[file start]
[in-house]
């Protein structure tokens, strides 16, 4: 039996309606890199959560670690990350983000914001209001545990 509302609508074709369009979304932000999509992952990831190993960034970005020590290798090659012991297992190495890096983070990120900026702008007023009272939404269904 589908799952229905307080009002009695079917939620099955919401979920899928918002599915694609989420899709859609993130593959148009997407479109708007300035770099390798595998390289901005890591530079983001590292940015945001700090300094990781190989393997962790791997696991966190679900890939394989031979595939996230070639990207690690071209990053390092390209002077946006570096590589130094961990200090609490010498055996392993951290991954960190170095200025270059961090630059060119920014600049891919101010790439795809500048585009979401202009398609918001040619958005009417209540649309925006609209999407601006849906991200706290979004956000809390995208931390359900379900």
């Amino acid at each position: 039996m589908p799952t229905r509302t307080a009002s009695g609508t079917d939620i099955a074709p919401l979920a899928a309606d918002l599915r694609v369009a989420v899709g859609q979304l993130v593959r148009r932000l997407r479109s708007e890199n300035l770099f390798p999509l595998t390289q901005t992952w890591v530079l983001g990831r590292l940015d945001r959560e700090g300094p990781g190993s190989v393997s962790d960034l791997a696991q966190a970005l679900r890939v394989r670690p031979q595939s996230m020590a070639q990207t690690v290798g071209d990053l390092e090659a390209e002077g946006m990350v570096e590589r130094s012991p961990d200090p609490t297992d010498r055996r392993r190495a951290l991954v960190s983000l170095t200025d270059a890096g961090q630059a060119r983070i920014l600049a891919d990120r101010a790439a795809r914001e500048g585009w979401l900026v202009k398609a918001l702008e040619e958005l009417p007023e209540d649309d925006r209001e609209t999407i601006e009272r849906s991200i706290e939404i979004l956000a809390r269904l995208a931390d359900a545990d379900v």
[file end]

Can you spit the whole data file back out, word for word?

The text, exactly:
[in-house]
């Protein structure tokens, strides 16, 4: 039996309606890199959560670690990350983000914001209001545990 509302609508074709369009979304932000999509992952990831190993960034970005020590290798090659012991297992190495890096983070990120900026702008007023009272939404269904 589908799952229905307080009002009695079917939620099955919401979920899928918002599915694609989420899709859609993130593959148009997407479109708007300035770099390798595998390289901005890591530079983001590292940015945001700090300094990781190989393997962790791997696991966190679900890939394989031979595939996230070639990207690690071209990053390092390209002077946006570096590589130094961990200090609490010498055996392993951290991954960190170095200025270059961090630059060119920014600049891919101010790439795809500048585009979401202009398609918001040619958005009417209540649309925006609209999407601006849906991200706290979004956000809390995208931390359900379900």
């Amino acid at each position: 039996m589908p799952t229905r509302t307080a009002s009695g609508t079917d939620i099955a074709p919401l979920a899928a309606d918002l599915r694609v369009a989420v899709g859609q979304l993130v593959r148009r932000l997407r479109s708007e890199n300035l770099f390798p999509l595998t390289q901005t992952w890591v530079l983001g990831r590292l940015d945001r959560e700090g300094p990781g190993s190989v393997s962790d960034l791997a696991q966190a970005l679900r890939v394989r670690p031979q595939s996230m020590a070639q990207t690690v290798g071209d990053l390092e090659a390209e002077g946006m990350v570096e590589r130094s012991p961990d200090p609490t297992d010498r055996r392993r190495a951290l991954v960190s983000l170095t200025d270059a890096g961090q630059a060119r983070i920014l600049a891919d990120r101010a790439a795809r914001e500048g585009w979401l900026v202009k398609a918001l702008e040619e958005l009417p007023e209540d649309d925006r209001e609209t999407i601006e009272r849906s991200i706290e939404i979004l956000a809390r269904l995208a931390d359900a545990d379900v």